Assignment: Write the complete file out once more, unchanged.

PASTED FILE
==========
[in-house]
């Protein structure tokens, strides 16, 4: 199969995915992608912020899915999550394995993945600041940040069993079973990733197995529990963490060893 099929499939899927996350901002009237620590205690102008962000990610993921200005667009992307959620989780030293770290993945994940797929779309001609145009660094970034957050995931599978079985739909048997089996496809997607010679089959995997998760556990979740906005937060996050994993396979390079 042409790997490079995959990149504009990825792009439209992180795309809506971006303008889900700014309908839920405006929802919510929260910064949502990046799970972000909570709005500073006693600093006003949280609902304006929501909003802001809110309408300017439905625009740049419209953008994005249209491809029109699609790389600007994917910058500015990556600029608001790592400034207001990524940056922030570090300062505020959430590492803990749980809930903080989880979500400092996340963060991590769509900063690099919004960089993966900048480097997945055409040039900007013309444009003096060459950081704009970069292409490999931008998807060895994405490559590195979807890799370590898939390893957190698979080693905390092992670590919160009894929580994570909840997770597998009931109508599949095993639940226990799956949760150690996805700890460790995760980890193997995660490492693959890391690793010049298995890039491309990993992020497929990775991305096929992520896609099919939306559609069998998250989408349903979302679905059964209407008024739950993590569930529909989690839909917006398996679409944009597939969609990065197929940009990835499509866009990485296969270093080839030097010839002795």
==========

[in-house]
């Protein structure tokens, strides 16, 4: 199969995915992608912020899915999550394995993945600041940040069993079973990733197995529990963490060893 099929499939899927996350901002009237620590205690102008962000990610993921200005667009992307959620989780030293770290993945994940797929779309001609145009660094970034957050995931599978079985739909048997089996496809997607010679089959995997998760556990979740906005937060996050994993396979390079 042409790997490079995959990149504009990825792009439209992180795309809506971006303008889900700014309908839920405006929802919510929260910064949502990046799970972000909570709005500073006693600093006003949280609902304006929501909003802001809110309408300017439905625009740049419209953008994005249209491809029109699609790389600007994917910058500015990556600029608001790592400034207001990524940056922030570090300062505020959430590492803990749980809930903080989880979500400092996340963060991590769509900063690099919004960089993966900048480097997945055409040039900007013309444009003096060459950081704009970069292409490999931008998807060895994405490559590195979807890799370590898939390893957190698979080693905390092992670590919160009894929580994570909840997770597998009931109508599949095993639940226990799956949760150690996805700890460790995760980890193997995660490492693959890391690793010049298995890039491309990993992020497929990775991305096929992520896609099919939306559609069998998250989408349903979302679905059964209407008024739950993590569930529909989690839909917006398996679409944009597939969609990065197929940009990835499509866009990485296969270093080839030097010839002795």